Carrillo defines cultural competence as the abilities possessed by medical practitioners in adapting to different cultures (23). These medical practitioners have the knowledge and skills, which help them, understand how different cultures work, and are able to balance the diverse cultural orientation. In medicine, like any other profession, cultural competence is important due to the cultural exposure doctors are subjected to; for instance from one country to another. Cultural competence course has imparted three lessons that are practical to my doctorate profession.
Firstly, the course enhanced understanding of the challenges doctors undergo in adopting cultural competence. Doctors need to understand the cultural practices of different communities. Examples of challenges that doctors experience includes stereotyping, mistrust, and beliefs by different communities. Similarly, the perception of the causes of illness by different cultures in the globe attracted attention in my carrier development. For instance, there are communities that belief illness is caused by curse, improper dieting, among others. Consequently, being aware of the perception by a community helps doctors avoid misconceptions. In the same light, the course has taught me about the different facilitators of cultural competence. For instance, legislation ensures equality in provision of medical services such that it prohibits racial and financial-based profiling in the provision of medical services (Marshal 41).
Secondly, the challenges doctors experience while seeking to understand cultural practices are of significant magnitude. It is essentially difficult to understand the beliefs, attitudes, and norms of a community with ease especially when one does not subscribe to them. For example there are several challenges for a doctor to understand how community thinks about the cancer disease. This is due to the fact that the doctor does not belong to that culture. Therefore, to understand the cultural competence, commitment is important by the doctor. In brief, in relation to the challenges doctors undergo in adopting cultural competence, adapting to the challenges in the future profession such that it will not come as a surprise. Equally important, the cultures held by communities tend to be different. How one community attributes the cause of illness differs from another community. For instance, one community may attribute cause of cancer as a curse by another person, whereas the other may take it as a mere disease like any other. The cultural competence has opened an eye on the importance of understanding how a community attributes different illness. Therefore, in future, learning how to differentiate the beliefs attributed to each disease is paramount.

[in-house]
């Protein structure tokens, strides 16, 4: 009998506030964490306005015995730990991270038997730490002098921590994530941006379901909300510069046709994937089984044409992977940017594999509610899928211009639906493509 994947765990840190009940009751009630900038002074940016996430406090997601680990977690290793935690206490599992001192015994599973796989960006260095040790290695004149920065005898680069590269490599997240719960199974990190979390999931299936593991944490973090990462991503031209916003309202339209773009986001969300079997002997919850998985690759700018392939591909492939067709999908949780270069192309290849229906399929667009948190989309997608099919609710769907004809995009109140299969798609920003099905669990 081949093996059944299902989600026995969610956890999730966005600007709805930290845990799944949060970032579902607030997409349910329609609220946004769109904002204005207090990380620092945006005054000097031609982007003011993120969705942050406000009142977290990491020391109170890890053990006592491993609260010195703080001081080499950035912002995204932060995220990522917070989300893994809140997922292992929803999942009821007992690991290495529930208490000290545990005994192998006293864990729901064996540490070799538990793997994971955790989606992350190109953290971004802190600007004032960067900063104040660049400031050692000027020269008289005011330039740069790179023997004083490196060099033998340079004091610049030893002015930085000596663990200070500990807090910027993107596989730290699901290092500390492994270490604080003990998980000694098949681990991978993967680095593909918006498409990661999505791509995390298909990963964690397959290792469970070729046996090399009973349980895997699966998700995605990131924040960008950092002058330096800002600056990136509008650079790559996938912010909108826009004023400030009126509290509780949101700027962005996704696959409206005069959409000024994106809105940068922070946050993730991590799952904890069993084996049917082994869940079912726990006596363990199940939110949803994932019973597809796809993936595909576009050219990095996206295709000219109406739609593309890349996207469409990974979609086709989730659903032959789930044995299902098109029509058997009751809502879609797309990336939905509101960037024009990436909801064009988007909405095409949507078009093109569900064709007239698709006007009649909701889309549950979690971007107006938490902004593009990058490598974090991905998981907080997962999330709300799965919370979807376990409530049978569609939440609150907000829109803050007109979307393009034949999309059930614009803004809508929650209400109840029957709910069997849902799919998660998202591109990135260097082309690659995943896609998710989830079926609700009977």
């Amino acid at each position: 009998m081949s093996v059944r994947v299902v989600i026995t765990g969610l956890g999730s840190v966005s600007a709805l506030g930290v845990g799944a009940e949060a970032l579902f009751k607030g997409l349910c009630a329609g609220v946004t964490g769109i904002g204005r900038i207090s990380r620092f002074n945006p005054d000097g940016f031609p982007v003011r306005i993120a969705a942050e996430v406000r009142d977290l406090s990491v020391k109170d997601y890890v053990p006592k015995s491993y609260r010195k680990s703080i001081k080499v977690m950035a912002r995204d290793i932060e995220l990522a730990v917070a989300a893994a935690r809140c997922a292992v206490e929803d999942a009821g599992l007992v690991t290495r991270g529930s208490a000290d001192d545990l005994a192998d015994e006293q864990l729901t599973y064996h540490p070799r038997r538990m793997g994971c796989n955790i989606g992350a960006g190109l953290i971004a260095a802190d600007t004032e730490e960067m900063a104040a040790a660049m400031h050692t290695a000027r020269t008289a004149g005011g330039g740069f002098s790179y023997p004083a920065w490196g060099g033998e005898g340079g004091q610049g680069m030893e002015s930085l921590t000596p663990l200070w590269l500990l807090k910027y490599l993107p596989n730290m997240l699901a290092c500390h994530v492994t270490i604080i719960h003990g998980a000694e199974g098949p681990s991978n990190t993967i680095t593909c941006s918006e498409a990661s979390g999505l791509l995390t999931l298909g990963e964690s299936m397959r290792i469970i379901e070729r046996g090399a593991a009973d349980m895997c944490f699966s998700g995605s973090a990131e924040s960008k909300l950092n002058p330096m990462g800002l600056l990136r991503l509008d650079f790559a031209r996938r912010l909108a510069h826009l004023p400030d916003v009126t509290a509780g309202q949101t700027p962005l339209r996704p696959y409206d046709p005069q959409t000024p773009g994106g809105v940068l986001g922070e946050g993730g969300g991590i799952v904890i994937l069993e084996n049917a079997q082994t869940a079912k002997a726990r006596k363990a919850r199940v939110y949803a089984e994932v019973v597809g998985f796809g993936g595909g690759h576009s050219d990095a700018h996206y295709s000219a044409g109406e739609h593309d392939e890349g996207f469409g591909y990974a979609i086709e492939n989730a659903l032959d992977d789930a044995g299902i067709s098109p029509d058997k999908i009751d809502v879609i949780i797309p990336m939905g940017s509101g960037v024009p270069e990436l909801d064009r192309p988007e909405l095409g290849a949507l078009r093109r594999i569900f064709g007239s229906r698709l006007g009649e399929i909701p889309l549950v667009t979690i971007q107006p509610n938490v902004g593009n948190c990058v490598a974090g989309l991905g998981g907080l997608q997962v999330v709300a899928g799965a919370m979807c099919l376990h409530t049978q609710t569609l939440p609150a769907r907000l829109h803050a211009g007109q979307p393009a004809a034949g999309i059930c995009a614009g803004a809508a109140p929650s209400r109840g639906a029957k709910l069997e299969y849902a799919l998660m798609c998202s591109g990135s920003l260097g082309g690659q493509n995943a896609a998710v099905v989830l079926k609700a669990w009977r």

Thirdly, understanding the facilitators of cultural competence has helped shape the future aspirations of being a doctor. The supportive facilitators include legislations which advocate for equal rights in accessing health services. Basically, everybody should be treated fairy regardless of their race, religion or community. Motivations for cultural competence have impacted on my carrier of a doctor through prohibition of discrimination during treatment. However, doctors should avoid imposing on people that which they don’t practice. Hence, legislation as a subset of motivation for cultural competence is a key driver that I found important in my future carrier of doctor.
In conclusion, cultural competence enhances doctor’s skills in understanding how to maneuver in the event of exposure to different cultures. As noted, the three ideas developed in the course have illustrated the merits of cultural competence in the profession of a doctor. For instance, to a new devoted doctor, it may become a challenge to understand fully what exactly the culture demands in his or profession. Again, being aware of the perception by a community helps doctors avoid conflict of beliefs. In brief, incorporation of cultural competence through learning and practice would help in future carrier choice and development.
Importantly, therefore, I will use the insight gained in the course to develop and lead a sustainable career in the healthcare/medical industry. In this case, I will be very keen when it comes to taking a background check of the patients in order to orientate myself with the cultural background of the patient. This will ensure that I provide treatment and advice in the context of their cultural orientation. In addition, I will also develop a well-structured program to sensitize my colleague professionals in regard to cultural diversity and how to embrace it. Lastly, I will work towards exposing myself to different cultural orientations across the country in order to be acquainted with their practices.
Carrillo, Emilio. Cultural COmpetence in Health Care: Documenet. New York: Weill Medical College, 2012.
Marshal, Stephanie. "A Cultural Competence Guide for primary health care professionals." Journal of Medical Sciences (2005): 50.